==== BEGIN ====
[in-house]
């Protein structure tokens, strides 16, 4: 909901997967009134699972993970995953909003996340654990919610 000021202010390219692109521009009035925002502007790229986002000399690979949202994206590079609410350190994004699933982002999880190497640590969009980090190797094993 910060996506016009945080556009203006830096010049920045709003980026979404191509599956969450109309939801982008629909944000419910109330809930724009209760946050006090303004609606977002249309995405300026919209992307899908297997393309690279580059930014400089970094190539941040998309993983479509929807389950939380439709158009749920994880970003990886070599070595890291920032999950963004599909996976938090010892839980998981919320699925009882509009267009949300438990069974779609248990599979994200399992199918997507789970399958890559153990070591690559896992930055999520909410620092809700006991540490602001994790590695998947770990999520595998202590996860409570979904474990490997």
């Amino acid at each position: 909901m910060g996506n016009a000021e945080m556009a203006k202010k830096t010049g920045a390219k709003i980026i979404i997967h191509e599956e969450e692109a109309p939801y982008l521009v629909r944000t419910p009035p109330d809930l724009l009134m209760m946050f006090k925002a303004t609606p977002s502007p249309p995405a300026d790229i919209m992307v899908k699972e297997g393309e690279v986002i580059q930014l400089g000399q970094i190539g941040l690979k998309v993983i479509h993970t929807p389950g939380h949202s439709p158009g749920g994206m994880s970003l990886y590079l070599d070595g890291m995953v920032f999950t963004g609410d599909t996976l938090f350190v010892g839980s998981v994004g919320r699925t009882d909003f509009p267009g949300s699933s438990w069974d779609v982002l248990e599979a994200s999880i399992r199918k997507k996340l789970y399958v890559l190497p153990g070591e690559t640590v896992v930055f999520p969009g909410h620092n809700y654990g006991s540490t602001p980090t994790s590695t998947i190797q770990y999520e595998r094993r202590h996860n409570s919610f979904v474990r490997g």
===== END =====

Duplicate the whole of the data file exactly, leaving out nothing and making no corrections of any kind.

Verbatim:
[in-house]
């Protein structure tokens, strides 16, 4: 909901997967009134699972993970995953909003996340654990919610 000021202010390219692109521009009035925002502007790229986002000399690979949202994206590079609410350190994004699933982002999880190497640590969009980090190797094993 910060996506016009945080556009203006830096010049920045709003980026979404191509599956969450109309939801982008629909944000419910109330809930724009209760946050006090303004609606977002249309995405300026919209992307899908297997393309690279580059930014400089970094190539941040998309993983479509929807389950939380439709158009749920994880970003990886070599070595890291920032999950963004599909996976938090010892839980998981919320699925009882509009267009949300438990069974779609248990599979994200399992199918997507789970399958890559153990070591690559896992930055999520909410620092809700006991540490602001994790590695998947770990999520595998202590996860409570979904474990490997």
């Amino acid at each position: 909901m910060g996506n016009a000021e945080m556009a203006k202010k830096t010049g920045a390219k709003i980026i979404i997967h191509e599956e969450e692109a109309p939801y982008l521009v629909r944000t419910p009035p109330d809930l724009l009134m209760m946050f006090k925002a303004t609606p977002s502007p249309p995405a300026d790229i919209m992307v899908k699972e297997g393309e690279v986002i580059q930014l400089g000399q970094i190539g941040l690979k998309v993983i479509h993970t929807p389950g939380h949202s439709p158009g749920g994206m994880s970003l990886y590079l070599d070595g890291m995953v920032f999950t963004g609410d599909t996976l938090f350190v010892g839980s998981v994004g919320r699925t009882d909003f509009p267009g949300s699933s438990w069974d779609v982002l248990e599979a994200s999880i399992r199918k997507k996340l789970y399958v890559l190497p153990g070591e690559t640590v896992v930055f999520p969009g909410h620092n809700y654990g006991s540490t602001p980090t994790s590695t998947i190797q770990y999520e595998r094993r202590h996860n409570s919610f979904v474990r490997g």